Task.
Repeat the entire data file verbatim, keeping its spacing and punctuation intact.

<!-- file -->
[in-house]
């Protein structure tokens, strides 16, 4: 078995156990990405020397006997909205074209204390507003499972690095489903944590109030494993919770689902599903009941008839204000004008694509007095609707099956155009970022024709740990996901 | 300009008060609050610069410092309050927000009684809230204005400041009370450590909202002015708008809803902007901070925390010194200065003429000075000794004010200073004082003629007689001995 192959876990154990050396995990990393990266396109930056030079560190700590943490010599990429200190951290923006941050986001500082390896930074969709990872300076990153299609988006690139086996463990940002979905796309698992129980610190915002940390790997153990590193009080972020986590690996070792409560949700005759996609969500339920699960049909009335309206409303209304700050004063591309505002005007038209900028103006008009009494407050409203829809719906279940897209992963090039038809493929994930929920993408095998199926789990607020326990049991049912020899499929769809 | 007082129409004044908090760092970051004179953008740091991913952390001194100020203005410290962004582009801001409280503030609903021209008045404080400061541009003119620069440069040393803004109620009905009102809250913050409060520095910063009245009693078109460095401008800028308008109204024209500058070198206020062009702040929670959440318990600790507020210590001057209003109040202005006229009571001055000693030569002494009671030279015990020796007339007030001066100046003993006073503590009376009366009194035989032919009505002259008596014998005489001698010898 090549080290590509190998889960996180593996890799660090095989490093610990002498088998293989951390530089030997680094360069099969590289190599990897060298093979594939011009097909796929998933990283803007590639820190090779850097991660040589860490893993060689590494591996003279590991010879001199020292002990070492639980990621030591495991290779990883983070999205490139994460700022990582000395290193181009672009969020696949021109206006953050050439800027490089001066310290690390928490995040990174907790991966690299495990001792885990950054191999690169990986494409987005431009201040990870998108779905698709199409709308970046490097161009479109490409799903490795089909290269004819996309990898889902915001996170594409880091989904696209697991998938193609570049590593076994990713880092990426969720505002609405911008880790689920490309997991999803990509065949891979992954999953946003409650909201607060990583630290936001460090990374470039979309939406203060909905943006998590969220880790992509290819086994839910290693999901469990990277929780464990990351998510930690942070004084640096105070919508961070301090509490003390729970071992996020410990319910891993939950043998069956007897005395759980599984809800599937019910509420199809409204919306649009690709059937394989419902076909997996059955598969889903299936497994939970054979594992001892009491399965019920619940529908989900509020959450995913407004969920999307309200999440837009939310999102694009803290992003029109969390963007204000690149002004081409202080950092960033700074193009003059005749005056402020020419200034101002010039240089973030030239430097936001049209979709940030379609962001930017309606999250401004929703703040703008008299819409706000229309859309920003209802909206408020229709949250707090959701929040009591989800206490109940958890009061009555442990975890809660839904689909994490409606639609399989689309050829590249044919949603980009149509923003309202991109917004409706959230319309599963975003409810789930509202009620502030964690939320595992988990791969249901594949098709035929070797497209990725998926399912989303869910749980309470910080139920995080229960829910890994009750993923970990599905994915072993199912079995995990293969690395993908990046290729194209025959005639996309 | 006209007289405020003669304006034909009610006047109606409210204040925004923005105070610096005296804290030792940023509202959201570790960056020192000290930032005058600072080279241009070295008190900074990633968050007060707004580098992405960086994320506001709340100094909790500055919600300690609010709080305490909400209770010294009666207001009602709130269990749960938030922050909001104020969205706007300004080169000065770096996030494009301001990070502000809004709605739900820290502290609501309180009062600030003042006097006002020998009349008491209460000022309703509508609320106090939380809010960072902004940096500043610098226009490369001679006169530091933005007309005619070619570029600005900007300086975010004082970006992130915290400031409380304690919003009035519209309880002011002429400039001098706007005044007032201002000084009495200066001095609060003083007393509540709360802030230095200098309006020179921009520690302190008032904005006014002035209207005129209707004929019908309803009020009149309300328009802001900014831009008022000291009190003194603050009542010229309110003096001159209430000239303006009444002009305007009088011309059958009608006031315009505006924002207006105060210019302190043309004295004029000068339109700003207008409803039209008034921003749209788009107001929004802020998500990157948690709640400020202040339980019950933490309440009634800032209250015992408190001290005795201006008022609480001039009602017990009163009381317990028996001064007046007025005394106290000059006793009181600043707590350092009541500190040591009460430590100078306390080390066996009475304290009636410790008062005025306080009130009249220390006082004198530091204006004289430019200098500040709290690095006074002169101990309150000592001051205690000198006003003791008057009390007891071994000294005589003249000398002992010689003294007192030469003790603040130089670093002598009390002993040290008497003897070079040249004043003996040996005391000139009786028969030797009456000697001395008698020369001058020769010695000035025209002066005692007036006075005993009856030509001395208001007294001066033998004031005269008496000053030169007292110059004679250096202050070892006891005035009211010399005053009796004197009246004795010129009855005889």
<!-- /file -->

[in-house]
């Protein structure tokens, strides 16, 4: 078995156990990405020397006997909205074209204390507003499972690095489903944590109030494993919770689902599903009941008839204000004008694509007095609707099956155009970022024709740990996901 | 300009008060609050610069410092309050927000009684809230204005400041009370450590909202002015708008809803902007901070925390010194200065003429000075000794004010200073004082003629007689001995 192959876990154990050396995990990393990266396109930056030079560190700590943490010599990429200190951290923006941050986001500082390896930074969709990872300076990153299609988006690139086996463990940002979905796309698992129980610190915002940390790997153990590193009080972020986590690996070792409560949700005759996609969500339920699960049909009335309206409303209304700050004063591309505002005007038209900028103006008009009494407050409203829809719906279940897209992963090039038809493929994930929920993408095998199926789990607020326990049991049912020899499929769809 | 007082129409004044908090760092970051004179953008740091991913952390001194100020203005410290962004582009801001409280503030609903021209008045404080400061541009003119620069440069040393803004109620009905009102809250913050409060520095910063009245009693078109460095401008800028308008109204024209500058070198206020062009702040929670959440318990600790507020210590001057209003109040202005006229009571001055000693030569002494009671030279015990020796007339007030001066100046003993006073503590009376009366009194035989032919009505002259008596014998005489001698010898 090549080290590509190998889960996180593996890799660090095989490093610990002498088998293989951390530089030997680094360069099969590289190599990897060298093979594939011009097909796929998933990283803007590639820190090779850097991660040589860490893993060689590494591996003279590991010879001199020292002990070492639980990621030591495991290779990883983070999205490139994460700022990582000395290193181009672009969020696949021109206006953050050439800027490089001066310290690390928490995040990174907790991966690299495990001792885990950054191999690169990986494409987005431009201040990870998108779905698709199409709308970046490097161009479109490409799903490795089909290269004819996309990898889902915001996170594409880091989904696209697991998938193609570049590593076994990713880092990426969720505002609405911008880790689920490309997991999803990509065949891979992954999953946003409650909201607060990583630290936001460090990374470039979309939406203060909905943006998590969220880790992509290819086994839910290693999901469990990277929780464990990351998510930690942070004084640096105070919508961070301090509490003390729970071992996020410990319910891993939950043998069956007897005395759980599984809800599937019910509420199809409204919306649009690709059937394989419902076909997996059955598969889903299936497994939970054979594992001892009491399965019920619940529908989900509020959450995913407004969920999307309200999440837009939310999102694009803290992003029109969390963007204000690149002004081409202080950092960033700074193009003059005749005056402020020419200034101002010039240089973030030239430097936001049209979709940030379609962001930017309606999250401004929703703040703008008299819409706000229309859309920003209802909206408020229709949250707090959701929040009591989800206490109940958890009061009555442990975890809660839904689909994490409606639609399989689309050829590249044919949603980009149509923003309202991109917004409706959230319309599963975003409810789930509202009620502030964690939320595992988990791969249901594949098709035929070797497209990725998926399912989303869910749980309470910080139920995080229960829910890994009750993923970990599905994915072993199912079995995990293969690395993908990046290729194209025959005639996309 | 006209007289405020003669304006034909009610006047109606409210204040925004923005105070610096005296804290030792940023509202959201570790960056020192000290930032005058600072080279241009070295008190900074990633968050007060707004580098992405960086994320506001709340100094909790500055919600300690609010709080305490909400209770010294009666207001009602709130269990749960938030922050909001104020969205706007300004080169000065770096996030494009301001990070502000809004709605739900820290502290609501309180009062600030003042006097006002020998009349008491209460000022309703509508609320106090939380809010960072902004940096500043610098226009490369001679006169530091933005007309005619070619570029600005900007300086975010004082970006992130915290400031409380304690919003009035519209309880002011002429400039001098706007005044007032201002000084009495200066001095609060003083007393509540709360802030230095200098309006020179921009520690302190008032904005006014002035209207005129209707004929019908309803009020009149309300328009802001900014831009008022000291009190003194603050009542010229309110003096001159209430000239303006009444002009305007009088011309059958009608006031315009505006924002207006105060210019302190043309004295004029000068339109700003207008409803039209008034921003749209788009107001929004802020998500990157948690709640400020202040339980019950933490309440009634800032209250015992408190001290005795201006008022609480001039009602017990009163009381317990028996001064007046007025005394106290000059006793009181600043707590350092009541500190040591009460430590100078306390080390066996009475304290009636410790008062005025306080009130009249220390006082004198530091204006004289430019200098500040709290690095006074002169101990309150000592001051205690000198006003003791008057009390007891071994000294005589003249000398002992010689003294007192030469003790603040130089670093002598009390002993040290008497003897070079040249004043003996040996005391000139009786028969030797009456000697001395008698020369001058020769010695000035025209002066005692007036006075005993009856030509001395208001007294001066033998004031005269008496000053030169007292110059004679250096202050070892006891005035009211010399005053009796004197009246004795010129009855005889």